How to Give Time-Outs That Really Work

The whys and hows of executing an effective time-out.


I'm Dr. Ari Brown. Many parents have questions about time-out. So, let's talk about it. Call it the naughty chair, the penalty box or solitary confinement. Time-out is a tried and true discipline technique that really works if it's done correctly and consistently. Just like any other method, it has to be used several times to make an impact. Here are the top seven questions I'm often asked. Number one: What is time-out? Time-out is time away from you and that is the most severe punishment you can dish out. Kids crave attention from their parents, so losing it is a big deal. Using time-out signals that the offense is serious. Time-out also gives a child time to think and collect himself. Number two: When should time-out be used? Some parents worry that their child will spend all day in time-out. Time-out is reserved for absolutely unacceptable behavior. That means something that will endanger your child or someone else. There are other methods that work well for ugly, less serious offenses. Number three: Where should it happen? Time-out doesn't have to be in the naughty chair or sitting in the corner. It is anywhere that is away from you. Your child just needs to be in some place where he cannot get hurt if he throws a fit which he probably will. A younger child can sit on your lap facing away from you or you can put yourself in time-out and go into your bedroom. If your child is in a safe place, don't worry about it. No matter how you do it, the point is, you need to disengage from your child. Number four: What if your child won't stay in one place? Well, your child's age, size and strength will guide you on how to manage this one. Since it is only for a few minutes, you can secure the door of the room that he's in so he stays put. Another option is for you to stay in the room with your child and let him roam freely, as long as you don't pay attention to him. Number five: How long does time-out last? Put your child in time-out for one minute for each year of age. What if she has a tantrum? Once the time has ended, tell your child the time-out is over but she can take as much time as needs to settle down with freedom to leave at any time. And by the way, temper tantrums in general are a way for child to blow off steam and they shouldn't be a reason for her to get a time-out. Don't respond, just ignore it. If you respond to a tantrum, it will become an effective form of communication for her because she knows it will get your attention. Just make sure your child is in a safe place to let loose. Number six: What if your child doesn't seem to care about time-out? Believe me, she does. Don't let her fool you. Like any discipline method, it can take several times to see an improvement in behavior. Kids will test the rules to see if they can wear you down. Just be consistent about enforcing time-out and you will eventually see progress. Number seven: What do you do if you're in a public place? Follow through and don't wait to do a time-out later. Of course, you may have to get pretty creative. Stepping outside using a public restroom or even going out to your car are reasonable time-out options. Good luck.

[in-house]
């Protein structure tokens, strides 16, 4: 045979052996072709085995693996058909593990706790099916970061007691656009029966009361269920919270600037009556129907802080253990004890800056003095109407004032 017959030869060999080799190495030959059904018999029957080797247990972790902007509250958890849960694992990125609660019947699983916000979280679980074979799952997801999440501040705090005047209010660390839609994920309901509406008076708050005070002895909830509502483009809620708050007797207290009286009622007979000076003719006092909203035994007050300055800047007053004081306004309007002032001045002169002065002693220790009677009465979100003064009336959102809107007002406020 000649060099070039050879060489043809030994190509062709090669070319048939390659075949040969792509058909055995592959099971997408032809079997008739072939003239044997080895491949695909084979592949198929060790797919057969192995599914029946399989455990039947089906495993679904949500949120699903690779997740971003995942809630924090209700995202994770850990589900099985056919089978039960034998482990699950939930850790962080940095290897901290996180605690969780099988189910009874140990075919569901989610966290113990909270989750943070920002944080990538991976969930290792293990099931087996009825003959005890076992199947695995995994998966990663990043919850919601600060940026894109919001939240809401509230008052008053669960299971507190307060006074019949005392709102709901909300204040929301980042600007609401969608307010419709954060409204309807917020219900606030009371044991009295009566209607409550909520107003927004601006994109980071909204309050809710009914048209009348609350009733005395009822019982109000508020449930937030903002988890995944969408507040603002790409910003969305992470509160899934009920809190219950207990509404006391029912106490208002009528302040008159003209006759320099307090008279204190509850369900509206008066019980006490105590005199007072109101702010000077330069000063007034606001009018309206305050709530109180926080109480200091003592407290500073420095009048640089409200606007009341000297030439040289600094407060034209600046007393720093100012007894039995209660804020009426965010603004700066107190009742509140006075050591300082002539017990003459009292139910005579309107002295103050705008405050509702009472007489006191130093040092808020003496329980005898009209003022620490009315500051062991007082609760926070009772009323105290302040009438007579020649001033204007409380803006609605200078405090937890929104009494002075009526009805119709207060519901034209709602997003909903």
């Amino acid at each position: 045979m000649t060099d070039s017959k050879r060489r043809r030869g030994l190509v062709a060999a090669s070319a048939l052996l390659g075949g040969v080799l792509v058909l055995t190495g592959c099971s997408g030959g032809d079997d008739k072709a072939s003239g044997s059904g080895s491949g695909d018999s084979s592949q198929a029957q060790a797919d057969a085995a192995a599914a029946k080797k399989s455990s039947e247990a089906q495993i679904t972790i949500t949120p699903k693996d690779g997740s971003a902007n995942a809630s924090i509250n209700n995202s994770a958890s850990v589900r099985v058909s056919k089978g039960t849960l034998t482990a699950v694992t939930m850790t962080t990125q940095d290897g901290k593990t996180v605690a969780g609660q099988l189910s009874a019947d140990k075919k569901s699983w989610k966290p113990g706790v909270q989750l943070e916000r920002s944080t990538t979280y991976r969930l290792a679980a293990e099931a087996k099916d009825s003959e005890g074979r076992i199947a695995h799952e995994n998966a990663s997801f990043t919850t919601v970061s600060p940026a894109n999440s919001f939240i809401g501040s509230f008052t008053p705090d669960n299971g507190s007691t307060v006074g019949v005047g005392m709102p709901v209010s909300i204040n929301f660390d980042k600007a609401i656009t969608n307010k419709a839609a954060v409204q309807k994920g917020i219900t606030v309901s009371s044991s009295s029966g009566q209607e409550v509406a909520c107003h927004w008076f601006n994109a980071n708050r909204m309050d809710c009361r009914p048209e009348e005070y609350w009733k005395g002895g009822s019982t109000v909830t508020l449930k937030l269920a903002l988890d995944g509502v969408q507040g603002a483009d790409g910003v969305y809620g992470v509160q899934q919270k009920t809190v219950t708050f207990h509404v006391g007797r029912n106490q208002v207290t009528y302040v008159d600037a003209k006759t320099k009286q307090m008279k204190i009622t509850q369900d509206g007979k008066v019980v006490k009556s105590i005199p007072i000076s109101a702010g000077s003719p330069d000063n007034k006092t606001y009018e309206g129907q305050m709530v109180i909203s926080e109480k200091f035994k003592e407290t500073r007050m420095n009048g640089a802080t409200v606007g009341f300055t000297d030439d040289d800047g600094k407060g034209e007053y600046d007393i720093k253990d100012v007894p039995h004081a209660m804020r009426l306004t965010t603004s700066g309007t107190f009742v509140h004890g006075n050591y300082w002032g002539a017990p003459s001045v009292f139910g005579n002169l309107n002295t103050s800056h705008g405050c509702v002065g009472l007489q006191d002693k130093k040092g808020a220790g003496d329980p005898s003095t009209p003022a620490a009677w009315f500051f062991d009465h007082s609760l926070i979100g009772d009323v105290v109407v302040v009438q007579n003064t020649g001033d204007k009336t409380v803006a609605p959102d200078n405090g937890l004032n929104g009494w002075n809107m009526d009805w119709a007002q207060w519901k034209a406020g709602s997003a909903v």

You Might Also Like